Flow has been called the “master variable” in river systems because of its influence on physical and chemical characteristics of rivers, including channel geomorphology, riparian communities, and water temperature (Poff et al., 1997; Powers et al., 1995; Resh et al., 1988). The natural flow regime (Poff et al., 1997) described five components that must be addressed to understand how flow can affect river morphology and ecosystems: 1) Magnitude 2) Frequency 3) Duration 4) Timing 5) Rate of change. Each of these factors exerts an important influence over riverine ecosystems directly and/or indirectly. Flow is responsible for shaping the physical template upon which stream ecosystems are built and it promotes or discourages certain riparian communities. Distinguishing snowmelt fed rivers from rain-fed rivers and flashy systems from more stable systems is essential to developing an appropriate restoration design. Information on the natural flow regime can be gathered from numerous sources including USGS gaging stations, regional regression curves etc. Knowing how these attributes have changed, and whether or not they can be manipulated is critical to assessing what restoration treatments are most likely to be successful and what the recovery potential is. For example, do significant water diversions upstream prevent annual high flows? Is the frequency of overbank flows altered due to changes? Are there more frequent high-runoff events due to increased urbanization of the watershed?

Geomorphology Rivers that flow through wide, low gradient valleys with high channel-floodplain connectivity will respond differently to disturbance (natural or anthropogenic) than rivers flowing through steep canyon walls with no floodplain present. A geomorphic assessment identifies the landscape controls on river behavior and uses that information to predict river response to specific restoration treatments in order to select those that are most appropriate to restoration objectives. A geomorphic assessment may rely on remote sensing data and data collected in the field. There are numerous protocols for geomorphic assessments (e.g., River Styles, more here). The type of assessment will be constrained by available resources and time, however in order to ensure appropriate restoration actions are developed a watershed assessment is essential. An abbreviated discussion of key elements of a geomorphic assessment and their importance is below.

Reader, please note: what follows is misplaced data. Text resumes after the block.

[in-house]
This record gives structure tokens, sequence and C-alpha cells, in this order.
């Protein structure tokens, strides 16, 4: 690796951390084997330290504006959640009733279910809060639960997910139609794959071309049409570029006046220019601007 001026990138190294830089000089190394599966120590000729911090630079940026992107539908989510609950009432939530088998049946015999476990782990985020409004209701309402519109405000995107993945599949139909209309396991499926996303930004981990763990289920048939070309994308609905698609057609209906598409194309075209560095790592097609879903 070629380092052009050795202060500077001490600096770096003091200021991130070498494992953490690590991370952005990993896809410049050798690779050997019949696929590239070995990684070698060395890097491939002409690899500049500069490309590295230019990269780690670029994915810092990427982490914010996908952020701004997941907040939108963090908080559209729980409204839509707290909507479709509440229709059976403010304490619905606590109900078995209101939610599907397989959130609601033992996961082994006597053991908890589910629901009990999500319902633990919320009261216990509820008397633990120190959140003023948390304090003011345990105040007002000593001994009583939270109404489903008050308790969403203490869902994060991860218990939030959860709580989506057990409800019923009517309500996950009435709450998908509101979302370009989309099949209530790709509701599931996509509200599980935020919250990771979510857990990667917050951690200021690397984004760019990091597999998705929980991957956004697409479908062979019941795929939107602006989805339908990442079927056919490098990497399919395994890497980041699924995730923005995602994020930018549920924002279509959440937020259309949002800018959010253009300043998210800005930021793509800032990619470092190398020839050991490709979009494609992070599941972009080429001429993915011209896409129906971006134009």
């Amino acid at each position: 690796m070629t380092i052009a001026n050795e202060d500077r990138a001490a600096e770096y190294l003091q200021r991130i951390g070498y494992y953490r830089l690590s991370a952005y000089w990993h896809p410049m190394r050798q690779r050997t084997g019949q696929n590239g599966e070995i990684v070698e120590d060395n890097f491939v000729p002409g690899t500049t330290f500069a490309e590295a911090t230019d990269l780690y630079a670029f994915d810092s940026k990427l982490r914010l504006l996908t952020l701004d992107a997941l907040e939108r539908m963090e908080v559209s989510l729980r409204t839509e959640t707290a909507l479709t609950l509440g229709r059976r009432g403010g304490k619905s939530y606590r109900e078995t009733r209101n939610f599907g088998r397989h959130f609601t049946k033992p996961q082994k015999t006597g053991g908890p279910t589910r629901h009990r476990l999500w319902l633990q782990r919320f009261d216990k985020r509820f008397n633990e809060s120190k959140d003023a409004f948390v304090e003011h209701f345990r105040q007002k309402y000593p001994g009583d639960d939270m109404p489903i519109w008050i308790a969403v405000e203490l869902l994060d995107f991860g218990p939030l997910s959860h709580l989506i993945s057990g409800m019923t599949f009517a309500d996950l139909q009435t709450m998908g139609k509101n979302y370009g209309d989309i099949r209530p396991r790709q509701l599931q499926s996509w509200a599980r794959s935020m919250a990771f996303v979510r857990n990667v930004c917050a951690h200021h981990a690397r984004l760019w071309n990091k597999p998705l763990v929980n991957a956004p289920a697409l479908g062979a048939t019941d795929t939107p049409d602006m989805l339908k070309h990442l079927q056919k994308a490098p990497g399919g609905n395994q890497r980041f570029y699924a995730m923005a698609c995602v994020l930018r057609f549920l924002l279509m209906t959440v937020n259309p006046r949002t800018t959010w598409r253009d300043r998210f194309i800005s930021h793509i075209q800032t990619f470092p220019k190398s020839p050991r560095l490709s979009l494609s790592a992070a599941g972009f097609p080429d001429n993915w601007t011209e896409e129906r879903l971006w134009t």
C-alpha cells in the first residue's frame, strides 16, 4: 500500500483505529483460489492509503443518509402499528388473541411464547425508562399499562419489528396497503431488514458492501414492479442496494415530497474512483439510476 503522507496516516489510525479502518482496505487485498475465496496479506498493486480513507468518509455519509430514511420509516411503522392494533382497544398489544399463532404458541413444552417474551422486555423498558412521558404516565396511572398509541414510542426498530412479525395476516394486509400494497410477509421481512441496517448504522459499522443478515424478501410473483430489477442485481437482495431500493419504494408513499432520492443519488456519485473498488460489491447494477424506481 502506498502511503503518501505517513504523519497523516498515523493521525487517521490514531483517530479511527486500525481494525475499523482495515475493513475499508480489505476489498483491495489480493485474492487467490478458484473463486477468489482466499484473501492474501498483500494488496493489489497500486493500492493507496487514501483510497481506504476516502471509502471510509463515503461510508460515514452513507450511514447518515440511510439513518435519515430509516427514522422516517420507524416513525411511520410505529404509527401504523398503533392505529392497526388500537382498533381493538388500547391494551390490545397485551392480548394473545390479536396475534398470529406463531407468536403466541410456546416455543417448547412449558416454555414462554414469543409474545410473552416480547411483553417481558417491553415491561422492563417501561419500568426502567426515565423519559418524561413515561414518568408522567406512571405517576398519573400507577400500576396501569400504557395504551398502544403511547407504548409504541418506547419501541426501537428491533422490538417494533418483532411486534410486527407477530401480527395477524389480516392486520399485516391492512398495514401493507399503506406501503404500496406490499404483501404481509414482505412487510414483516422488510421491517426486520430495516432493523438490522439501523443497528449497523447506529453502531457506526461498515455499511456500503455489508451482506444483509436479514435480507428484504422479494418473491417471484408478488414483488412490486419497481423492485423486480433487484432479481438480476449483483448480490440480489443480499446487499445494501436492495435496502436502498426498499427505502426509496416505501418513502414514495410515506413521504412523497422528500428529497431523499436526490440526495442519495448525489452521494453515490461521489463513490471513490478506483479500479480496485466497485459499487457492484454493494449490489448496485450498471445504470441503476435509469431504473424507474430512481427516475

Valley setting and channel confinement - A river’s ability to adjust laterally is a function of the valley setting and channel confinement, and therefore an important control on response to restoration.

Channel planform - Channels planform reflects key processes such as sediment supply, bed and bank materials (resistance and erodibility), importance of riparian vegetation, importance and potential influence of structural elements.

Floodplains - Floodplains are a buffer during high flow events, allowing flow to disperse laterally. They provide critical habitat to many aquatic organisms during different life stage and provide flow refugia during high flows. They are also important sites for nutrient cycling and can act as both a sink and source of nutrients and sediment. Assessing channel-floodplain connectivity requires assessment of both hydrological characteristics (magnitude of flow) and geomorphic characteristics (elevation of floodplain relative to channel bed).

Bed and bank material - The material that composes the bed and banks of a river controls the entrainment, transport and deposition of those materials. Finer grained materials are more likely than coarse grained materials to be entrained and transported. Coarse-bedded rivers are less likely to respond to alterations in water and sediment inputs than fine-bedded rivers.